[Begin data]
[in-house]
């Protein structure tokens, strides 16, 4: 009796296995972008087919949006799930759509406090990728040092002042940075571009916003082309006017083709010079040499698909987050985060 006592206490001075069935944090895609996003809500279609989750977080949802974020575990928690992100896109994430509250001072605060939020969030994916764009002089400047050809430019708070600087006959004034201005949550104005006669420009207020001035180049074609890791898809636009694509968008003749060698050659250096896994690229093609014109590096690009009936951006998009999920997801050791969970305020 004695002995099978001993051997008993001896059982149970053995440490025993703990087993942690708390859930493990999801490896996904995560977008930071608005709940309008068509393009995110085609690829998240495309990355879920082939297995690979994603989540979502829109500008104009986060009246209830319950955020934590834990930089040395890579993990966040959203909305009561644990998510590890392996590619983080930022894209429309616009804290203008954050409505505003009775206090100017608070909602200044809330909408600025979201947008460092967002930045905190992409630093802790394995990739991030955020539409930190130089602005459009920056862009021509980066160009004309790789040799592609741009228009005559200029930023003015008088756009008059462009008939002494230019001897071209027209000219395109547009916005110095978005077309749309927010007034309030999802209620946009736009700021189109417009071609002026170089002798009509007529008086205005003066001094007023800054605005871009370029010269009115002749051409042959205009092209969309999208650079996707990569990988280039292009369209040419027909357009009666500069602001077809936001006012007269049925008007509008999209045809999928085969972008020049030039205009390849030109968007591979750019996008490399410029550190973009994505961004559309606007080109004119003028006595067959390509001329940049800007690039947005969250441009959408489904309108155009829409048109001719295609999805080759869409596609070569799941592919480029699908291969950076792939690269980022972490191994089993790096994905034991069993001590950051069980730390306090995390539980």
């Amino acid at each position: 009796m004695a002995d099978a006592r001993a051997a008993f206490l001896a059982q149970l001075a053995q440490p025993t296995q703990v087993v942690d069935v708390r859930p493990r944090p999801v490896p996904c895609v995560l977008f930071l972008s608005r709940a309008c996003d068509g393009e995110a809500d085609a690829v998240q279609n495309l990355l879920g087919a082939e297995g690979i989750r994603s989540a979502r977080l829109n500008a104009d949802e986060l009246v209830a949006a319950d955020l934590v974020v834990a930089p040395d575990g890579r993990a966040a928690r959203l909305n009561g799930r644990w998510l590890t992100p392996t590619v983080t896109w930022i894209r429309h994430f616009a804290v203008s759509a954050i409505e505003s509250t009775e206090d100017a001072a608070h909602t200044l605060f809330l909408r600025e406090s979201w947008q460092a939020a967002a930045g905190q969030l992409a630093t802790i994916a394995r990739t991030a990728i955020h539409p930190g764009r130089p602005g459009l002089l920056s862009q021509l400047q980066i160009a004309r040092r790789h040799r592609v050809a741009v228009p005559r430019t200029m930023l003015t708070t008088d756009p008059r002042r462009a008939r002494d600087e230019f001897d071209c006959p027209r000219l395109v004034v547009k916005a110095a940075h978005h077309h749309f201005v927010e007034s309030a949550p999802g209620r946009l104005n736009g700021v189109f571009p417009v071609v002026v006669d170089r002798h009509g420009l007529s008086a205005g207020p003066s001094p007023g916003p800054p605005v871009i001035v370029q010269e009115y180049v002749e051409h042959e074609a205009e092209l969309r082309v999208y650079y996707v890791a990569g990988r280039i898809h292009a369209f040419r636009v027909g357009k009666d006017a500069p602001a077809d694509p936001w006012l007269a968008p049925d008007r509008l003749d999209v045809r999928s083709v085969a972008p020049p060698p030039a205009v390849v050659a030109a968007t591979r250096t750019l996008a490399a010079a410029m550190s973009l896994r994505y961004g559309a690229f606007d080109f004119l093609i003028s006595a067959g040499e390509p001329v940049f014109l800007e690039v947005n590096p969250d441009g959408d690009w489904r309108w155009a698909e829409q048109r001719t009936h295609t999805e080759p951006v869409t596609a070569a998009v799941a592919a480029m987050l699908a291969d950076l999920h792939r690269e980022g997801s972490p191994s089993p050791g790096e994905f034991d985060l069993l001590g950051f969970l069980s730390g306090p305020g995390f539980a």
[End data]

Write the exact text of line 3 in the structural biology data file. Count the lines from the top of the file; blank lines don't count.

């Amino acid at each position: 009796m004695a002995d099978a006592r001993a051997a008993f206490l001896a059982q149970l001075a053995q440490p025993t296995q703990v087993v942690d069935v708390r859930p493990r944090p999801v490896p996904c895609v995560l977008f930071l972008s608005r709940a309008c996003d068509g393009e995110a809500d085609a690829v998240q279609n495309l990355l879920g087919a082939e297995g690979i989750r994603s989540a979502r977080l829109n500008a104009d949802e986060l009246v209830a949006a319950d955020l934590v974020v834990a930089p040395d575990g890579r993990a966040a928690r959203l909305n009561g799930r644990w998510l590890t992100p392996t590619v983080t896109w930022i894209r429309h994430f616009a804290v203008s759509a954050i409505e505003s509250t009775e206090d100017a001072a608070h909602t200044l605060f809330l909408r600025e406090s979201w947008q460092a939020a967002a930045g905190q969030l992409a630093t802790i994916a394995r990739t991030a990728i955020h539409p930190g764009r130089p602005g459009l002089l920056s862009q021509l400047q980066i160009a004309r040092r790789h040799r592609v050809a741009v228009p005559r430019t200029m930023l003015t708070t008088d756009p008059r002042r462009a008939r002494d600087e230019f001897d071209c006959p027209r000219l395109v004034v547009k916005a110095a940075h978005h077309h749309f201005v927010e007034s309030a949550p999802g209620r946009l104005n736009g700021v189109f571009p417009v071609v002026v006669d170089r002798h009509g420009l007529s008086a205005g207020p003066s001094p007023g916003p800054p605005v871009i001035v370029q010269e009115y180049v002749e051409h042959e074609a205009e092209l969309r082309v999208y650079y996707v890791a990569g990988r280039i898809h292009a369209f040419r636009v027909g357009k009666d006017a500069p602001a077809d694509p936001w006012l007269a968008p049925d008007r509008l003749d999209v045809r999928s083709v085969a972008p020049p060698p030039a205009v390849v050659a030109a968007t591979r250096t750019l996008a490399a010079a410029m550190s973009l896994r994505y961004g559309a690229f606007d080109f004119l093609i003028s006595a067959g040499e390509p001329v940049f014109l800007e690039v947005n590096p969250d441009g959408d690009w489904r309108w155009a698909e829409q048109r001719t009936h295609t999805e080759p951006v869409t596609a070569a998009v799941a592919a480029m987050l699908a291969d950076l999920h792939r690269e980022g997801s972490p191994s089993p050791g790096e994905f034991d985060l069993l001590g950051f969970l069980s730390g306090p305020g995390f539980a």